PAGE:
Huawei’s Plan B amidst the Tech War

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Huawei – the world’s second largest mobile phone manufacturer-has found itself caught in the middle of an escalating trade war between two giant nations – United states of America and the People’s Republic of China. The trade war Which has now extended to Tech ecosystem, has seen Google withdraw its Android license from Huawei followed by some US chipmakers stopping their supplies to smartphone manufacturer. All these in compliance with a new order issued by the White House that effectively bans US firms from selling Huawei technology without government approval.

Google had earlier in a statement said it would continue to support existing Huawei smartphones but future devices will not have its flagship apps and software services, including Google Maps, Gmail and Google Search. This means that when Google launches the next version of Android later this year, it may not be available on Huawei devices. Only basic services would be available, making Huawei phones much less desirable, and forcing Huawei to compete with its own software, which would be a very tough task

Huawei’s Plan B – Fly Solo

Huawei has in the time past, several times, publicly acknowledged that it has been developing its own mobile operating system as an alternative to Google’s Android OS should it be forced to need it as it appears now. If the trade war does not ease up anytime soon, Huawei might be forced to take the desperate measure of Flying solo

“We have prepared our own operating system, if it turns out we can no longer use these systems, we will be ready and have our plan B,” Huawei’s mobile chief Richard Yu Chengdong said in an interview with German publication Die Welt in March.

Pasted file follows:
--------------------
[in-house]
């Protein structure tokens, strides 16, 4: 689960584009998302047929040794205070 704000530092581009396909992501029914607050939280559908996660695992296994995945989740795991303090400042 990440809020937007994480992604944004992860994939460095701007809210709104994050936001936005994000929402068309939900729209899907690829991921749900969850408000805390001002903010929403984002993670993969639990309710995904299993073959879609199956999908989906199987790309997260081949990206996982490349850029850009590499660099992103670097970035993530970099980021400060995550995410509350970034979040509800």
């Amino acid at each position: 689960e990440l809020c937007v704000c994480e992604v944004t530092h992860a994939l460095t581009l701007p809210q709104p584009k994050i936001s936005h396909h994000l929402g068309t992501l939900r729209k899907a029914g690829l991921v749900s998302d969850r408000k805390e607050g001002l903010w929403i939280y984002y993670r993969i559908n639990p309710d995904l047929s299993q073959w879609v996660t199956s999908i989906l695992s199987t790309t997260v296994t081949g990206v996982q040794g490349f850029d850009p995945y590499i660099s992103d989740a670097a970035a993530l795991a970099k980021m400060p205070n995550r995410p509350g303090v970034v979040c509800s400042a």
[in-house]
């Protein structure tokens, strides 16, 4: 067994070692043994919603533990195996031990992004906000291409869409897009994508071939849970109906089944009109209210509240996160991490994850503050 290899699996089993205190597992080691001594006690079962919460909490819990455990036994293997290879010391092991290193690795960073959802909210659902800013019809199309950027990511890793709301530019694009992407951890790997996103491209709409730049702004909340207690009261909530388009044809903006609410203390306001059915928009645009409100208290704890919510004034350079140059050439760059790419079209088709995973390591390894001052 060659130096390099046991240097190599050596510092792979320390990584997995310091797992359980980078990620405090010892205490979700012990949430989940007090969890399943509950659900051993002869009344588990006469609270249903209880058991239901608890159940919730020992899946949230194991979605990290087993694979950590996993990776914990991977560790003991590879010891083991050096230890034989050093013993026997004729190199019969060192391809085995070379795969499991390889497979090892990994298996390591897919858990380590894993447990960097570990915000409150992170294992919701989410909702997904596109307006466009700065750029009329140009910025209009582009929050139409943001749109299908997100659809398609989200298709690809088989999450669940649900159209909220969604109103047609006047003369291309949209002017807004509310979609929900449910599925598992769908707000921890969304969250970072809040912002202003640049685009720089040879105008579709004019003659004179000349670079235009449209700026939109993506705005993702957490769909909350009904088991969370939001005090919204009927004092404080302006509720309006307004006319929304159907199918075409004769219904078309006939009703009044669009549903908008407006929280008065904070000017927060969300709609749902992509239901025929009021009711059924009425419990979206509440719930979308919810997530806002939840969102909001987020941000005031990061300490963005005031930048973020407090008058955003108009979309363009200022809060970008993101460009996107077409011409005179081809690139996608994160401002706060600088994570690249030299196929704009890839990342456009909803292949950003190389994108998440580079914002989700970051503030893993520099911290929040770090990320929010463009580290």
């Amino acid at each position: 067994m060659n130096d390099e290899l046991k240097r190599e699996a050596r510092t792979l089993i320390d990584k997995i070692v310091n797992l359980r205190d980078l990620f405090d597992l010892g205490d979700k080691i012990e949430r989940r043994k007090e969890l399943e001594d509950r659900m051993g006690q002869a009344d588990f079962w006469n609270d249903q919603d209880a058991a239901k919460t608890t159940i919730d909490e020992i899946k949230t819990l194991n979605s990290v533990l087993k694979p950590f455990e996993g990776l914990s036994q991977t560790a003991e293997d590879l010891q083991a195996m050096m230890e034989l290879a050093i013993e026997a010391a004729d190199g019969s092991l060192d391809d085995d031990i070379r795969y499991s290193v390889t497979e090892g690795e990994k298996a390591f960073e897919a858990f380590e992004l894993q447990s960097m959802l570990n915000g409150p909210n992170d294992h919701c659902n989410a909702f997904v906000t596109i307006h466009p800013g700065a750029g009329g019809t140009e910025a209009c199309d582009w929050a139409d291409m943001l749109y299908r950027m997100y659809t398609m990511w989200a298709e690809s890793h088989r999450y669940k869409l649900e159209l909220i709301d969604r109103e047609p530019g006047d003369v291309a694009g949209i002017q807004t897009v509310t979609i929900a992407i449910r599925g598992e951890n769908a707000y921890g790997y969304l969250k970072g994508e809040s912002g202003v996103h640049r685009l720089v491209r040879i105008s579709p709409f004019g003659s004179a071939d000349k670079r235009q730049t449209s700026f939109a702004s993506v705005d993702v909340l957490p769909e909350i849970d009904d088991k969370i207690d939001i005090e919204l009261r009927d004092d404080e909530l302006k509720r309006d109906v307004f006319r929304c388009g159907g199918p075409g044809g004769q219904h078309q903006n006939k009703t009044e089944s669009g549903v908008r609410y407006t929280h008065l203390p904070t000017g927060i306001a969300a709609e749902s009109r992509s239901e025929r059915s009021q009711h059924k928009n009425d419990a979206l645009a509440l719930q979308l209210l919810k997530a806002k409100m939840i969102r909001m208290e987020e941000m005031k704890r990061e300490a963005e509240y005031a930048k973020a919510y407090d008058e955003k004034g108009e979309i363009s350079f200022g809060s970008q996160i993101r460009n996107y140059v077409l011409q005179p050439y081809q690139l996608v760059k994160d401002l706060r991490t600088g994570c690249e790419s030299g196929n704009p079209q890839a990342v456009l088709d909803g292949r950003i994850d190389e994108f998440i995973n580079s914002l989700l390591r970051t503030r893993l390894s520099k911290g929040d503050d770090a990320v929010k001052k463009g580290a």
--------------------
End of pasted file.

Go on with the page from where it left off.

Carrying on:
That operating system is reportedly called HongMeng OS which remains to be seen if Huawei will be forced to deploy it on the future devices it ships outside China.

Huawei’s Harware Plan B – Use The Reserve

Bloomberg News earlier reported that Huawei Technologies Co. has stockpiled enough chips and other vital components to keep its business running for at least three months. The three-month cushion is a conservative internal estimate and the company could well sustain operations beyond that time-frame. It is expected that the stockpile should last enough time to tell if the current measure is a scare tactic or a permanent imposition from the US government.

The Challenge

Even if Huawei is able to strike out on its own and fly solo with a great operating system, it would still need to convince app developers to bring popular apps to Huawei’s own app store, a prime factor in user acceptance.

For example, Samsung has previously tried to do something similar with its self-developed operating system dubbed Tizen but it completely failed to catch on, largely because it lacked the apps people wanted and failed in user acceptance.

As we wait to see how all these will go down, Huawei is at the moment exploring all available options.

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